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Family Wanting To Learn More
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I was diagnosed in January 2013, so it's a learning experience for me and my family. Hubby has been pretty good at helping me stay gluten-free, a few hiccups but we're getting there.

Went visiting my parents today. My mom is always asking me what I can't eat. My toddler niece offered me a cookie and my mom says, "No, Auntie can't eat that. She'll get sick." So my mom is getting it. She was even asking how she can make me my carrot cake for my birthday!

Then, my dad was asking me more about it....celiac disease, food, symptoms, how long must I have had it before getting tested, if I've gotten sick since "not eating wheat", what all has gluten in it, what gluten is... He gets up, goes into the kitchen and starts reading labels. "Son of a gun, it must be hard, There's so much you can't eat."

It feels good that they want to learn more about celiac disease and are doing their part and aren't just rolling their eyes because it can't be that bad, sort of thing. They know how ill I was before going gluten-free and are happy that I'm visiting more (was almost reclusive before dx because I felt so unwell and could hardly walk)

Both my parents have bad digestive problems, and I'm convinced my mom has undiagnosed celiac (quite a few symptoms), but refuses to get tested. My dad's thinking about it. Wonder if both my parents have celiac disease....double whammy for me ^_^

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the Univ of Chicago Celiac Center has an easy to read website. In the FAQ sections, you can put in a word like genetics and see that it's inherited, for example. The Living with Celiac part is easy to read too. You might give them the link and they can look when they want.

http://www.cureceliacdisease.org/faqs

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Another good resource for you (and you parents) to read is the book

Real Life with Celiac Disease by Melinda Dennis and Daniel Leffler.

I highly recommend it. The articles are written by 50 international celiac specialists, has short chapters, covers everything about the disease, how it is Dxed, what's involved in the diet, nutritional advice, how to avoid CC (cross contamination) and so many other topics.

And chapter 10 discusses "Who should be tested". :)

Specialists recommend all first degree relatives of a celiac be tested. (And that means your Mom and Dad).

Best wishes, hon.

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I hope your parents do get it.  Mine never did and never will.  In our case it is not celiac but food intolerances.  My mom has them herself but still eats what she shouldn't and then expects sympathy from us when she gets sick.  She is getting rather senile so that could be part of it.  I was glad when she didn't pitch a fit when I told her she was not allowed to have a margarita.  She was going to order one.  I grew up with her drinking those and then complaining because her throat was closing.  Knowing what I know now, I suspect an allergy there to something.  What?  I don't know.  Then she seemed to be able to drink them for a while.  But then the last time it got so bad I came close to dialing 911 and I just know how well that would have gone over.  Uh huh.  Luckily she just accepted it and didn't put up a fight.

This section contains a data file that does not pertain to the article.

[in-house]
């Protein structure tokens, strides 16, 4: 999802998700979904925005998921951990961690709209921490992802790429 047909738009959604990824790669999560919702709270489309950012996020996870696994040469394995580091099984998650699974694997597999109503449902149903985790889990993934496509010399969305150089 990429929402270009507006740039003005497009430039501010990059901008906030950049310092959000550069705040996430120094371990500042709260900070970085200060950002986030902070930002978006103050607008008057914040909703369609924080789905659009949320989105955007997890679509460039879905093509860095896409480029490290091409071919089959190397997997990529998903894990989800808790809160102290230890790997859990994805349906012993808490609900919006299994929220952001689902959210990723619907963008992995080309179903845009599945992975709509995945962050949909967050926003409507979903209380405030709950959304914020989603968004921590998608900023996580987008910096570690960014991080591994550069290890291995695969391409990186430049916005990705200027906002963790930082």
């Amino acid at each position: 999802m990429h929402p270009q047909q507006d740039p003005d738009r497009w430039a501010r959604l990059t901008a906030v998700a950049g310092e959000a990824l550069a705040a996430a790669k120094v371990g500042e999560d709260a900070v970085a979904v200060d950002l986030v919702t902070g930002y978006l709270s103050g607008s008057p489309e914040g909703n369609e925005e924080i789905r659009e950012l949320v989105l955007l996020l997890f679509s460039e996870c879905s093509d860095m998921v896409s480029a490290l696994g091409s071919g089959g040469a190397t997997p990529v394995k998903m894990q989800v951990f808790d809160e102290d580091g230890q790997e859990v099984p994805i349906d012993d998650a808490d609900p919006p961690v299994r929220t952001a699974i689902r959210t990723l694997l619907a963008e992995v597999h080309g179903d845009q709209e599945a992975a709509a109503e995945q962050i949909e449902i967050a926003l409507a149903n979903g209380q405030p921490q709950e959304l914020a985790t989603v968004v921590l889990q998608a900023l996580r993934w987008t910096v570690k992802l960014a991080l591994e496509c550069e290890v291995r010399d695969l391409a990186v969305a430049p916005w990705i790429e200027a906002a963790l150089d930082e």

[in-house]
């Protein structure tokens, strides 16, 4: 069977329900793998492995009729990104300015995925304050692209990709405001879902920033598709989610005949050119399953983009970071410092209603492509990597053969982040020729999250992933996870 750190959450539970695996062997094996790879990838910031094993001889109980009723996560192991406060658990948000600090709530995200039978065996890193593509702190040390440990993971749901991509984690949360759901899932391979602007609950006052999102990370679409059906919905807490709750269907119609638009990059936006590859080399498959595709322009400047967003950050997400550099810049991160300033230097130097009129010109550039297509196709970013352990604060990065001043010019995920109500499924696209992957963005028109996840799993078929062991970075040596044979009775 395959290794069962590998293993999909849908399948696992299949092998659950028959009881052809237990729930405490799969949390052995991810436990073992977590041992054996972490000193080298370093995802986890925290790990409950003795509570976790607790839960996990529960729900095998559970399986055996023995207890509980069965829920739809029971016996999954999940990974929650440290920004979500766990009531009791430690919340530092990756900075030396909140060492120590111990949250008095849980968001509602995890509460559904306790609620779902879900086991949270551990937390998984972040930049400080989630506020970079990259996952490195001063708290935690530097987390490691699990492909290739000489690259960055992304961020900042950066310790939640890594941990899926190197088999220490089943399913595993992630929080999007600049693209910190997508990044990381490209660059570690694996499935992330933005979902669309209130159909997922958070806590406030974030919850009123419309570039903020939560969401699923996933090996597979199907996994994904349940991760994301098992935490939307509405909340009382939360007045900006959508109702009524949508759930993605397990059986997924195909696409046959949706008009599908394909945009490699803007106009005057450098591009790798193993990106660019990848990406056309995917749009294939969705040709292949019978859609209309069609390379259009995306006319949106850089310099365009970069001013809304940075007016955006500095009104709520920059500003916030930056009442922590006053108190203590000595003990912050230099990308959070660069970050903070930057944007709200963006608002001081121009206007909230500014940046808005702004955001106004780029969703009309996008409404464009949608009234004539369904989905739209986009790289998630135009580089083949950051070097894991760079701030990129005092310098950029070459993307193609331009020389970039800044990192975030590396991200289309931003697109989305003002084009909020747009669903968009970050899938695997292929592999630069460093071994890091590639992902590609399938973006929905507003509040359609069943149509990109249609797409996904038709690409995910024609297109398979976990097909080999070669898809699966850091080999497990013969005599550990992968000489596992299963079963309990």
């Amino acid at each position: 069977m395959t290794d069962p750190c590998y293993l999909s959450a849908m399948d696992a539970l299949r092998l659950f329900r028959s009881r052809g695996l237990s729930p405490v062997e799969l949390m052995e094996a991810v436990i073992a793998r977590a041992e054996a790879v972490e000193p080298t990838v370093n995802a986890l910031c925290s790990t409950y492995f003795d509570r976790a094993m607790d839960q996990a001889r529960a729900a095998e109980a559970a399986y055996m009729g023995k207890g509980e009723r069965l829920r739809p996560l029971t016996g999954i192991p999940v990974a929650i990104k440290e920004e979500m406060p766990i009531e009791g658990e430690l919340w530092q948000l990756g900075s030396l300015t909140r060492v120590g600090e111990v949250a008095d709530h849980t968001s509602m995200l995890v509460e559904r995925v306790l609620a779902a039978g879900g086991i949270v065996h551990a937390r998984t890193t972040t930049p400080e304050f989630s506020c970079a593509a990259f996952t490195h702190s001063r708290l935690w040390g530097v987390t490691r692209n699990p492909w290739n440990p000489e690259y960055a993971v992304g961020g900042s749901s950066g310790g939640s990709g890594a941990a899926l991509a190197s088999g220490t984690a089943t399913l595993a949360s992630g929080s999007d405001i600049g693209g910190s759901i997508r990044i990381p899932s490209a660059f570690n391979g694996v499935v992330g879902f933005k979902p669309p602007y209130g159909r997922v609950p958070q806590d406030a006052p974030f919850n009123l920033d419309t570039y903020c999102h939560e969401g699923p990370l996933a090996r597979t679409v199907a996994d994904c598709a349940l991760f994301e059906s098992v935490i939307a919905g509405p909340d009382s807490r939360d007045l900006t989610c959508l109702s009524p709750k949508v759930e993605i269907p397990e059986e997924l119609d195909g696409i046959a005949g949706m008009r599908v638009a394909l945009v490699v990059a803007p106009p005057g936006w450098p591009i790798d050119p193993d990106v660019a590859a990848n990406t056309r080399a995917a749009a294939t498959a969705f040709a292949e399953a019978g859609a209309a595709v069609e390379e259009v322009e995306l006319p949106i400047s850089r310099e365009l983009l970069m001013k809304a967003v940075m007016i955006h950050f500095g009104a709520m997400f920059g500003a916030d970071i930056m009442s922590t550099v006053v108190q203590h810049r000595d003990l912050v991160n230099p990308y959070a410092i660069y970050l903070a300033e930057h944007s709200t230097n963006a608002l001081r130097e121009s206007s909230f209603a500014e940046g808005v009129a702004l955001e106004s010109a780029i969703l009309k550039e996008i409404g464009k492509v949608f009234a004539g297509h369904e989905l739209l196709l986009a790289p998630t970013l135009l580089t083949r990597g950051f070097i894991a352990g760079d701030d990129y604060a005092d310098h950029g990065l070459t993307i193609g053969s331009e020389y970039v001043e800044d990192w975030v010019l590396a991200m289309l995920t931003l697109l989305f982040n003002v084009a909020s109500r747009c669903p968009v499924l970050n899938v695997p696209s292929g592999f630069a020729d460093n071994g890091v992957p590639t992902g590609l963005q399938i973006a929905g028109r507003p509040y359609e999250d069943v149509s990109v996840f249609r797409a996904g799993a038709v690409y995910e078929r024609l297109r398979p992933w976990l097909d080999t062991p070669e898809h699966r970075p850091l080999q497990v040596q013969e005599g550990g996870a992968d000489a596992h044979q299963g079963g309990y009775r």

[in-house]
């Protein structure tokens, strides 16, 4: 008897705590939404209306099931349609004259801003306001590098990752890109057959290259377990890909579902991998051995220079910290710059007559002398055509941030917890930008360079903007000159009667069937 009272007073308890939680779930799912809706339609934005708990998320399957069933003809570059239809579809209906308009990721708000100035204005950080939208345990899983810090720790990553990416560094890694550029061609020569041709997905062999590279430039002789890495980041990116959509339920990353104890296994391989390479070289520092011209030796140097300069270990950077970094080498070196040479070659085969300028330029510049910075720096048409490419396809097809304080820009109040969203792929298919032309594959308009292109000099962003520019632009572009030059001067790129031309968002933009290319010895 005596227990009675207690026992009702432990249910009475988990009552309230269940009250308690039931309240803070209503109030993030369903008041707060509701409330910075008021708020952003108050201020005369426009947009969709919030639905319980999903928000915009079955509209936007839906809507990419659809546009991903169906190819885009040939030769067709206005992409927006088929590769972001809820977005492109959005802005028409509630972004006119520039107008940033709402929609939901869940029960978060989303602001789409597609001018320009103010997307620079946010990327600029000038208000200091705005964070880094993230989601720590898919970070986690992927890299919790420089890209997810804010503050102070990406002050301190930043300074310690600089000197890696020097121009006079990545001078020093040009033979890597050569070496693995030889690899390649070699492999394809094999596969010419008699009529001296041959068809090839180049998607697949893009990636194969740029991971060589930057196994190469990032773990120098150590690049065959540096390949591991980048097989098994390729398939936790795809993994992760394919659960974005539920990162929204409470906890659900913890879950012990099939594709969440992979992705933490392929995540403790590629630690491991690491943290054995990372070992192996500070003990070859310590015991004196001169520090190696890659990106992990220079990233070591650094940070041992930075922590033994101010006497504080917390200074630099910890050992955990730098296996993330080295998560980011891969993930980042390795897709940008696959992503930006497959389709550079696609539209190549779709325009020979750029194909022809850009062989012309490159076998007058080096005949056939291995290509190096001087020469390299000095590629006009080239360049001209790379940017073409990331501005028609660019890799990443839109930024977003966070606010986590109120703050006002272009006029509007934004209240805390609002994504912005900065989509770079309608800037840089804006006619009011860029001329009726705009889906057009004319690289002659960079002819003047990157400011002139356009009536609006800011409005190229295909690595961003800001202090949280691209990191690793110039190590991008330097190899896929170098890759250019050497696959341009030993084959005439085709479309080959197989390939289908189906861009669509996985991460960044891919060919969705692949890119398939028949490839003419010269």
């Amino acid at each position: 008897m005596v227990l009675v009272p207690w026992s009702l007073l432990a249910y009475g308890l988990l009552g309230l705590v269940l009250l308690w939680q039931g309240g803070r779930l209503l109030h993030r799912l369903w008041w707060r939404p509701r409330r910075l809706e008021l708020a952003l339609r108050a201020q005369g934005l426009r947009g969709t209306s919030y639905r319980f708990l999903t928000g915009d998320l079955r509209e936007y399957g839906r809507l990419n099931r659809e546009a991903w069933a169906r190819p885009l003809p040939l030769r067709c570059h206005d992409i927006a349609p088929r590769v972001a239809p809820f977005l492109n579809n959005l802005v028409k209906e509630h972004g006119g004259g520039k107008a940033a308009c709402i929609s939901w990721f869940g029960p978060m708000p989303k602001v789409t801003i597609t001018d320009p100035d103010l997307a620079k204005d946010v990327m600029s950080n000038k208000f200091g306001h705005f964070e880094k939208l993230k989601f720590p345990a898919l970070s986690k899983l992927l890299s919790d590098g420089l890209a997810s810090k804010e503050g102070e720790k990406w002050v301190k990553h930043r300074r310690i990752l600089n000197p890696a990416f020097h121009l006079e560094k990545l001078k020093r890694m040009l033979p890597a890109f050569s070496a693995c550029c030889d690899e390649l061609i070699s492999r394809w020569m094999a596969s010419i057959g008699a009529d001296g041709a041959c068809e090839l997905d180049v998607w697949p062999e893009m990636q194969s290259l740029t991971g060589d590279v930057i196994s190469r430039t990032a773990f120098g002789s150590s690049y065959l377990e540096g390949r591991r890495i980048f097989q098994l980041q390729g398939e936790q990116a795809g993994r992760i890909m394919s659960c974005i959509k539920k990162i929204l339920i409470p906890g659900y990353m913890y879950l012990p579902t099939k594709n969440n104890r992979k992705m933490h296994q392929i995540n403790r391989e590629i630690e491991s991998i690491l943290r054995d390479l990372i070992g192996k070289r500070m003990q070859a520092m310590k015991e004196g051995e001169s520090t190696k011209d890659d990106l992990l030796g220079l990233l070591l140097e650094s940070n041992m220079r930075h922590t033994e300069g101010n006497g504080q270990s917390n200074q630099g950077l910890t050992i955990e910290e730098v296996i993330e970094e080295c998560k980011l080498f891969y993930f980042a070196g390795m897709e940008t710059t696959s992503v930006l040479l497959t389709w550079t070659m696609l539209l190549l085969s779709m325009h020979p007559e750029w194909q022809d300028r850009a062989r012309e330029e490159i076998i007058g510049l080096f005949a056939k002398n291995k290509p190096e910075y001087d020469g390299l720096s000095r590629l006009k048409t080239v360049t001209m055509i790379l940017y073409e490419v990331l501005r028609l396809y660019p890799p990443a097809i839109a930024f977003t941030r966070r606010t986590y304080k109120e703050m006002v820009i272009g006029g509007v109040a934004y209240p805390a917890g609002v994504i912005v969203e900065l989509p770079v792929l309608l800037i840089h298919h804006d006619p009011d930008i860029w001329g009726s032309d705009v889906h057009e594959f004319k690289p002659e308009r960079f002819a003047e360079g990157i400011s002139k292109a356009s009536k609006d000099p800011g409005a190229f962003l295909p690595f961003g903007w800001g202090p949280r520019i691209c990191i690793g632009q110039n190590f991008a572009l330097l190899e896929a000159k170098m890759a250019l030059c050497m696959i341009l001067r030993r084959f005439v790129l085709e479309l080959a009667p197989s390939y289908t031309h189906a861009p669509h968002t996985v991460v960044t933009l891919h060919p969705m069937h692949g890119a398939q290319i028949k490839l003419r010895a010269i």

My dad has stomach and sinus issues that I think would be helped by a change in diet but he refuses to get tested.  So I gave up.

 

But what they really don't get is the cross contamination thing.  They think that a little bit won't hurt.  So I tried this with them but it didn't work.  They both take prescriptions meds.  I asked me to show me their smallest pill.  They did.  So I said... " Okay.  Why don't you give one of those to Angela?"  My daughter.  They both recoiled in horror that I would even suggest it.  And I said...  "But why not?  It's such a small pill.  It couldn't hurt her.  Right?"  They didn't get the comparison there.

 

My mom also doesn't understand other things.  Like...  She was brought up to think that if you are sick to your stomach, you eat crackers.  Well my daughter was very sick and I had to leave her at their house to get a tire repaired.  My mom kept insisting that she eat crackers to settle her stomach.  I came back to find my daughter in tears and fuming.  She never could get my mom to see that those kind of crackers (wheat ones) would only make her sicker.

 

I tried buying my mom books about food allergies and intolerances.  She wouldn't read them.  Gave them away.  So I finally gave up.

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